Stories about Bolivia from September, 2008
Cristina Quisbert of Bolivia Indigena [es] celebrates one year since the start of the Voces Bolivianas project and writes that it “planted an important seed so that young peopple and adult can begin to use blogs as an instrument to communicate realities, knowledge and feelings.”
The New World Lusophone Sousaphone translates a comment on the expulsion of the American ambassador in Bolivia by Brazil’s President Lula da Silva: “If it is true that the U.S. ambassador was meeting with the opposition to Morales, then Morales was right to kick him out.”
The annual feast of Our Lord of the Lakes that takes place in the department of Oruro, Bolivia brings many surrounding communities to participate in a pilgrimage to the site, where the faithful can ask for one of many wishes [es] writes Virginio Sandy.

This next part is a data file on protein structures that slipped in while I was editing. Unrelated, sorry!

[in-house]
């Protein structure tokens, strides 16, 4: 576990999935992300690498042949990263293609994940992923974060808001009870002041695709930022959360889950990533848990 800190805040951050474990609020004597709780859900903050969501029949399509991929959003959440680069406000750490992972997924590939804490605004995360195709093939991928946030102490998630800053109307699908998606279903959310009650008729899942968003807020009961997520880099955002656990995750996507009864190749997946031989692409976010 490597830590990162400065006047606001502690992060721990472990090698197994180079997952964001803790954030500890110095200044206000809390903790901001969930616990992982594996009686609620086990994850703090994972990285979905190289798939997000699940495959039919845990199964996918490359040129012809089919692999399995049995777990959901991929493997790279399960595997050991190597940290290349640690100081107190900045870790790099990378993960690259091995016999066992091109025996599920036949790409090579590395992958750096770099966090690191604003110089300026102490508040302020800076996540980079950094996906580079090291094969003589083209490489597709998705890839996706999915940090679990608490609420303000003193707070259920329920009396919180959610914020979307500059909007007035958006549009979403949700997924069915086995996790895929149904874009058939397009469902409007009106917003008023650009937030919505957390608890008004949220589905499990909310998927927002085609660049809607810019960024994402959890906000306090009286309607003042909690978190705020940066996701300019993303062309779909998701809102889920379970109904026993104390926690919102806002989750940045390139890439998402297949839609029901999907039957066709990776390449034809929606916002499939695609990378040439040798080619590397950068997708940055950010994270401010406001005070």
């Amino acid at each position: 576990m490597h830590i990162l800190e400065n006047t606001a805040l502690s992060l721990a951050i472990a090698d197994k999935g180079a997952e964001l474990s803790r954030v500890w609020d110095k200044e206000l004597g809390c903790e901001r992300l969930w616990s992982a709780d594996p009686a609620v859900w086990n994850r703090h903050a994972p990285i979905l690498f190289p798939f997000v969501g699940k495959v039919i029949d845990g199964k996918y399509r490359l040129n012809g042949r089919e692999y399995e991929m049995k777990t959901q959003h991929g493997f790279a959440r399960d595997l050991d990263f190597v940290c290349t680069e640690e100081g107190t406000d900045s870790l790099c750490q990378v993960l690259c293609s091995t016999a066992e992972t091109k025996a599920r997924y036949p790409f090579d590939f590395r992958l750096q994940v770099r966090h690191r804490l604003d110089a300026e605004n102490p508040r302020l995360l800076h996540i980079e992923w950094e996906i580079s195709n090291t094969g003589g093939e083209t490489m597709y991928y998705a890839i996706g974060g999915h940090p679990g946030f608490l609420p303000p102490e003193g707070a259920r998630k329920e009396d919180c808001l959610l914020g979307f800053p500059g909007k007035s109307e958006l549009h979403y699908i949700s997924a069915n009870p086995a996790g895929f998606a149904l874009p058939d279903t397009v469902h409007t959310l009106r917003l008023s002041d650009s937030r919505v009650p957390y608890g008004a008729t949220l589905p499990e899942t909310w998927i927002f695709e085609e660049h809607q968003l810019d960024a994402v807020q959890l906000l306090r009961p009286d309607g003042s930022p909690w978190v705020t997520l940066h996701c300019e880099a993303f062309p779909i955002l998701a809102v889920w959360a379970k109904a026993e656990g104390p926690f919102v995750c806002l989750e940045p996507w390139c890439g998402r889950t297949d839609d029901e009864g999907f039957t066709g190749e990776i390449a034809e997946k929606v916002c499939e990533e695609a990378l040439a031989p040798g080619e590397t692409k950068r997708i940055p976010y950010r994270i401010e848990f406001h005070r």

Peruvian bloggers provide their thoughts on the recent unrest in neighboring Bolivia. Juan Arellano of Globalizado rounds up the analysis.
Bolivia continues to face social unrest, as anti-government crowds occupied government institutions in the city of Santa Cruz, and other clashes with pro-government supporters in the regions of Pando left 15 dead. As a result, the government placed a state of emergency in that department. Other bloggers recount their experiences during the tense past few days.
Hugo Miranda celebrates the unlikely 0-0 tie achieved by the Bolivian National football team against Brazil [es] in Rio de Janeiro for World Cup qualifiers.
Vistenos Nuevos [es] provides his thoughts on the winners and losers of the “Water War” that took place in Cochabamba, Bolivia eight years ago and the winners were the leaders of that conflict because many went on to become politicians and receive international funding.
Carlos Gustavo Machicado of Guccio's [es] has his faith restored in Bolivian institutions when the president of the National Electoral Court ruled that a referendum for the new Constitution cannot be called by decree.
The National Electoral Court of Bolivia suspended the various referendums originally scheduled for December 7, including the one that would seek approval of the new Constitution. Mario Durán of Palabras Libres [es] has a roundup of the breaking news.